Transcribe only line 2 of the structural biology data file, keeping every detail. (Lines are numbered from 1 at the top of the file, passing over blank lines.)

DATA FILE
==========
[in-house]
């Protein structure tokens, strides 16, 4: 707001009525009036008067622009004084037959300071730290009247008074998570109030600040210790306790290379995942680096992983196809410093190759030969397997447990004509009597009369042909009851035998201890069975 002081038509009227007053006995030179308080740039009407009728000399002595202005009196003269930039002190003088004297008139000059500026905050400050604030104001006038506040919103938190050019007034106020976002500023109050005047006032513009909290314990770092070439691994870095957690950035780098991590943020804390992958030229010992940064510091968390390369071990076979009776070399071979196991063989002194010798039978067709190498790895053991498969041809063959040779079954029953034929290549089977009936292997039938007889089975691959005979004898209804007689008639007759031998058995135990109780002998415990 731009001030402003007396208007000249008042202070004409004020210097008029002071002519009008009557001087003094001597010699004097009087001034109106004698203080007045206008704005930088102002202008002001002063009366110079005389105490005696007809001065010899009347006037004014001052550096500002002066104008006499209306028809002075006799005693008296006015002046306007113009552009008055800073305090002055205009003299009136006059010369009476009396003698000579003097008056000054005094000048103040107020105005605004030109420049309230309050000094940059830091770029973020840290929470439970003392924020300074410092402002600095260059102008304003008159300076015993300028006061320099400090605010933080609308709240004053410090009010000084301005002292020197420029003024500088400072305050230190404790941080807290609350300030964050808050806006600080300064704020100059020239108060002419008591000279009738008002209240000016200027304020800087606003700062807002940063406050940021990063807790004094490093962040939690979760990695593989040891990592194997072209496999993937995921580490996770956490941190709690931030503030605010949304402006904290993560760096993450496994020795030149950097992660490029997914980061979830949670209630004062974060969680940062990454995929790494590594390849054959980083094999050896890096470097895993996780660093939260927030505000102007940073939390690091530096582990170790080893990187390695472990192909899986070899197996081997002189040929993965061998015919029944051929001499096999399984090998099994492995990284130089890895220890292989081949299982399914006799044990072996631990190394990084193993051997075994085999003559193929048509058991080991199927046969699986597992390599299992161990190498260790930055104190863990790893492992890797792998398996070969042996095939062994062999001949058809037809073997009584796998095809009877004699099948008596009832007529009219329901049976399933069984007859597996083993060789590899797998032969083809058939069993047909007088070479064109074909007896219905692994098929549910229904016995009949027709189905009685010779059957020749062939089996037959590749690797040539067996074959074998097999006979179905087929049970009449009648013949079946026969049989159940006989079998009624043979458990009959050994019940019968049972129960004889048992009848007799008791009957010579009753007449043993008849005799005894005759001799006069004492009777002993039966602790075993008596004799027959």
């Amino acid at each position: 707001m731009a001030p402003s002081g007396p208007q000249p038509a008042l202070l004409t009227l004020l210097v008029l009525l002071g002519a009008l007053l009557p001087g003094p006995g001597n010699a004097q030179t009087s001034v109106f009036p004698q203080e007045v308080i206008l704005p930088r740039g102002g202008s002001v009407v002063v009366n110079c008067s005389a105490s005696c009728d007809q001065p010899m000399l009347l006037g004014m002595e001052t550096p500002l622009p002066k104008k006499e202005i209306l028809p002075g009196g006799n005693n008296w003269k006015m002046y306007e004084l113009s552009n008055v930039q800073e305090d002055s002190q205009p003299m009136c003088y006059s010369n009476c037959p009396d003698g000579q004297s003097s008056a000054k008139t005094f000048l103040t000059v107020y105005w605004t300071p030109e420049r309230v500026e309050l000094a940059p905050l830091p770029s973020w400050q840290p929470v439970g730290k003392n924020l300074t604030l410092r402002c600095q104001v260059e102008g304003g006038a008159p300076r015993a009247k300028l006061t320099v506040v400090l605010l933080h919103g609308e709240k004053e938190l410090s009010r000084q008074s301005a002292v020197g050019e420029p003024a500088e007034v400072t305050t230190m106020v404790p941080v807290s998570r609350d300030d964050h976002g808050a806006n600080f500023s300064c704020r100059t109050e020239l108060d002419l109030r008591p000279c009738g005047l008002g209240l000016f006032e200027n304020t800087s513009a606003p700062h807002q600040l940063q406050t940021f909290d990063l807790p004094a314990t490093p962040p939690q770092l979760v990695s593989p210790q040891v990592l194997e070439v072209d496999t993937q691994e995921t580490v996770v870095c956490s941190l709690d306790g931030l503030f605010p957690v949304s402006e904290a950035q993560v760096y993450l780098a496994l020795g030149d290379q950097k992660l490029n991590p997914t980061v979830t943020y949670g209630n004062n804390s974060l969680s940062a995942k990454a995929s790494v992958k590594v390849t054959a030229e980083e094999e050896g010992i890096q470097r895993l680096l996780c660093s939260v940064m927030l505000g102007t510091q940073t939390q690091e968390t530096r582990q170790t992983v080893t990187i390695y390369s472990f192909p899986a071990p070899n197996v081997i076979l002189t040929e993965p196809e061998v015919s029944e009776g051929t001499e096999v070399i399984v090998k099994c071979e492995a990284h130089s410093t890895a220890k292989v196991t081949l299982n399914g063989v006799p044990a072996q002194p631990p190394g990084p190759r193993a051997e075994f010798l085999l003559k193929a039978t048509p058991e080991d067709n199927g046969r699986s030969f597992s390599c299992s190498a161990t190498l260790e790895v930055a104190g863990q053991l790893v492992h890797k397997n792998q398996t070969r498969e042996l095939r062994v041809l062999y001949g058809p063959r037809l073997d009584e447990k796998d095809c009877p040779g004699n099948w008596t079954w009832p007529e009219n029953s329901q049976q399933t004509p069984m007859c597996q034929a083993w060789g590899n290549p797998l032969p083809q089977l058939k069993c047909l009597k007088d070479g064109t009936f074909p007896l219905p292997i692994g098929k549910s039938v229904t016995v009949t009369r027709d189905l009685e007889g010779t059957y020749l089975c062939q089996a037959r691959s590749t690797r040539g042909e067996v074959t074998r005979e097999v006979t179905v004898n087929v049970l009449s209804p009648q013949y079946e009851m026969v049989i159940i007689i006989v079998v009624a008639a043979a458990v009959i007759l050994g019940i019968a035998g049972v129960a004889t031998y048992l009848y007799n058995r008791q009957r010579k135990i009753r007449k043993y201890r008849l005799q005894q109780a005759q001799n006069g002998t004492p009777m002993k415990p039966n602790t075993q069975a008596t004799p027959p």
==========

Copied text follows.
């Protein structure tokens, strides 16, 4: 707001009525009036008067622009004084037959300071730290009247008074998570109030600040210790306790290379995942680096992983196809410093190759030969397997447990004509009597009369042909009851035998201890069975 002081038509009227007053006995030179308080740039009407009728000399002595202005009196003269930039002190003088004297008139000059500026905050400050604030104001006038506040919103938190050019007034106020976002500023109050005047006032513009909290314990770092070439691994870095957690950035780098991590943020804390992958030229010992940064510091968390390369071990076979009776070399071979196991063989002194010798039978067709190498790895053991498969041809063959040779079954029953034929290549089977009936292997039938007889089975691959005979004898209804007689008639007759031998058995135990109780002998415990 731009001030402003007396208007000249008042202070004409004020210097008029002071002519009008009557001087003094001597010699004097009087001034109106004698203080007045206008704005930088102002202008002001002063009366110079005389105490005696007809001065010899009347006037004014001052550096500002002066104008006499209306028809002075006799005693008296006015002046306007113009552009008055800073305090002055205009003299009136006059010369009476009396003698000579003097008056000054005094000048103040107020105005605004030109420049309230309050000094940059830091770029973020840290929470439970003392924020300074410092402002600095260059102008304003008159300076015993300028006061320099400090605010933080609308709240004053410090009010000084301005002292020197420029003024500088400072305050230190404790941080807290609350300030964050808050806006600080300064704020100059020239108060002419008591000279009738008002209240000016200027304020800087606003700062807002940063406050940021990063807790004094490093962040939690979760990695593989040891990592194997072209496999993937995921580490996770956490941190709690931030503030605010949304402006904290993560760096993450496994020795030149950097992660490029997914980061979830949670209630004062974060969680940062990454995929790494590594390849054959980083094999050896890096470097895993996780660093939260927030505000102007940073939390690091530096582990170790080893990187390695472990192909899986070899197996081997002189040929993965061998015919029944051929001499096999399984090998099994492995990284130089890895220890292989081949299982399914006799044990072996631990190394990084193993051997075994085999003559193929048509058991080991199927046969699986597992390599299992161990190498260790930055104190863990790893492992890797792998398996070969042996095939062994062999001949058809037809073997009584796998095809009877004699099948008596009832007529009219329901049976399933069984007859597996083993060789590899797998032969083809058939069993047909007088070479064109074909007896219905692994098929549910229904016995009949027709189905009685010779059957020749062939089996037959590749690797040539067996074959074998097999006979179905087929049970009449009648013949079946026969049989159940006989079998009624043979458990009959050994019940019968049972129960004889048992009848007799008791009957010579009753007449043993008849005799005894005759001799006069004492009777002993039966602790075993008596004799027959």